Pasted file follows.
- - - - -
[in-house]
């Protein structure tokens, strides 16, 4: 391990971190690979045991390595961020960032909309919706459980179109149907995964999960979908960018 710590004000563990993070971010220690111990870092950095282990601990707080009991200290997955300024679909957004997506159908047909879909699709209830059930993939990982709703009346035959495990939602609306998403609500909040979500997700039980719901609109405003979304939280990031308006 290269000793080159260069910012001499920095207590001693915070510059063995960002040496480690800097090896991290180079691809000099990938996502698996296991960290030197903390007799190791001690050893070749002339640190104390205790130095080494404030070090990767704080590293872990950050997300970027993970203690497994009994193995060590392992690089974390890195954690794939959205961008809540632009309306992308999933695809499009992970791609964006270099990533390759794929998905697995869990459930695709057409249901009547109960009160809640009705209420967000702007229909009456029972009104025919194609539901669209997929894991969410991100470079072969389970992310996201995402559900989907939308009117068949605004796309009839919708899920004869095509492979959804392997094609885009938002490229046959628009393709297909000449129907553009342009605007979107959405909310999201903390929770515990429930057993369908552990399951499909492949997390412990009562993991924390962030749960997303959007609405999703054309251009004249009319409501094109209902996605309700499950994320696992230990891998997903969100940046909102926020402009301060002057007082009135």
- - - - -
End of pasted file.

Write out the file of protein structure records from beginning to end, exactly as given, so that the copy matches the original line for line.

[in-house]
């Protein structure tokens, strides 16, 4: 391990971190690979045991390595961020960032909309919706459980179109149907995964999960979908960018 710590004000563990993070971010220690111990870092950095282990601990707080009991200290997955300024679909957004997506159908047909879909699709209830059930993939990982709703009346035959495990939602609306998403609500909040979500997700039980719901609109405003979304939280990031308006 290269000793080159260069910012001499920095207590001693915070510059063995960002040496480690800097090896991290180079691809000099990938996502698996296991960290030197903390007799190791001690050893070749002339640190104390205790130095080494404030070090990767704080590293872990950050997300970027993970203690497994009994193995060590392992690089974390890195954690794939959205961008809540632009309306992308999933695809499009992970791609964006270099990533390759794929998905697995869990459930695709057409249901009547109960009160809640009705209420967000702007229909009456029972009104025919194609539901669209997929894991969410991100470079072969389970992310996201995402559900989907939308009117068949605004796309009839919708899920004869095509492979959804392997094609885009938002490229046959628009393709297909000449129907553009342009605007979107959405909310999201903390929770515990429930057993369908552990399951499909492949997390412990009562993991924390962030749960997303959007609405999703054309251009004249009319409501094109209902996605309700499950994320696992230990891998997903969100940046909102926020402009301060002057007082009135």